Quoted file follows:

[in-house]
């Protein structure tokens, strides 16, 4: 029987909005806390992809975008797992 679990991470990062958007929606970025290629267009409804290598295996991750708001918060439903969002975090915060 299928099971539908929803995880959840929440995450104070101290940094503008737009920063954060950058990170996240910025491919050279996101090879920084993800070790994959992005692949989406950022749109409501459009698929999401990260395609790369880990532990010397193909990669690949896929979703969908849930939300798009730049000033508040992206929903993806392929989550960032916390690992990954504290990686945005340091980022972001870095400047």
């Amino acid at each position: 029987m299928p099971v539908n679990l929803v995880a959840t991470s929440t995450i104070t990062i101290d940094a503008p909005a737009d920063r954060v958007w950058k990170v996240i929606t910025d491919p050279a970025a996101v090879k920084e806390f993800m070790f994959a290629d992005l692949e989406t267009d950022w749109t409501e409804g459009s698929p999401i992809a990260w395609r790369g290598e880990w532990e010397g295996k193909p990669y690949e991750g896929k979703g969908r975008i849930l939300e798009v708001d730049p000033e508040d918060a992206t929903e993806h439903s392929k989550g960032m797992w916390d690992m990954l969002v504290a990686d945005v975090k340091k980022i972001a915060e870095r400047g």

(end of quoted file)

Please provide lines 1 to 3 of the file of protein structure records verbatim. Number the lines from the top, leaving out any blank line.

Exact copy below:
[in-house]
């Protein structure tokens, strides 16, 4: 029987909005806390992809975008797992 679990991470990062958007929606970025290629267009409804290598295996991750708001918060439903969002975090915060 299928099971539908929803995880959840929440995450104070101290940094503008737009920063954060950058990170996240910025491919050279996101090879920084993800070790994959992005692949989406950022749109409501459009698929999401990260395609790369880990532990010397193909990669690949896929979703969908849930939300798009730049000033508040992206929903993806392929989550960032916390690992990954504290990686945005340091980022972001870095400047």
């Amino acid at each position: 029987m299928p099971v539908n679990l929803v995880a959840t991470s929440t995450i104070t990062i101290d940094a503008p909005a737009d920063r954060v958007w950058k990170v996240i929606t910025d491919p050279a970025a996101v090879k920084e806390f993800m070790f994959a290629d992005l692949e989406t267009d950022w749109t409501e409804g459009s698929p999401i992809a990260w395609r790369g290598e880990w532990e010397g295996k193909p990669y690949e991750g896929k979703g969908r975008i849930l939300e798009v708001d730049p000033e508040d918060a992206t929903e993806h439903s392929k989550g960032m797992w916390d690992m990954l969002v504290a990686d945005v975090k340091k980022i972001a915060e870095r400047g």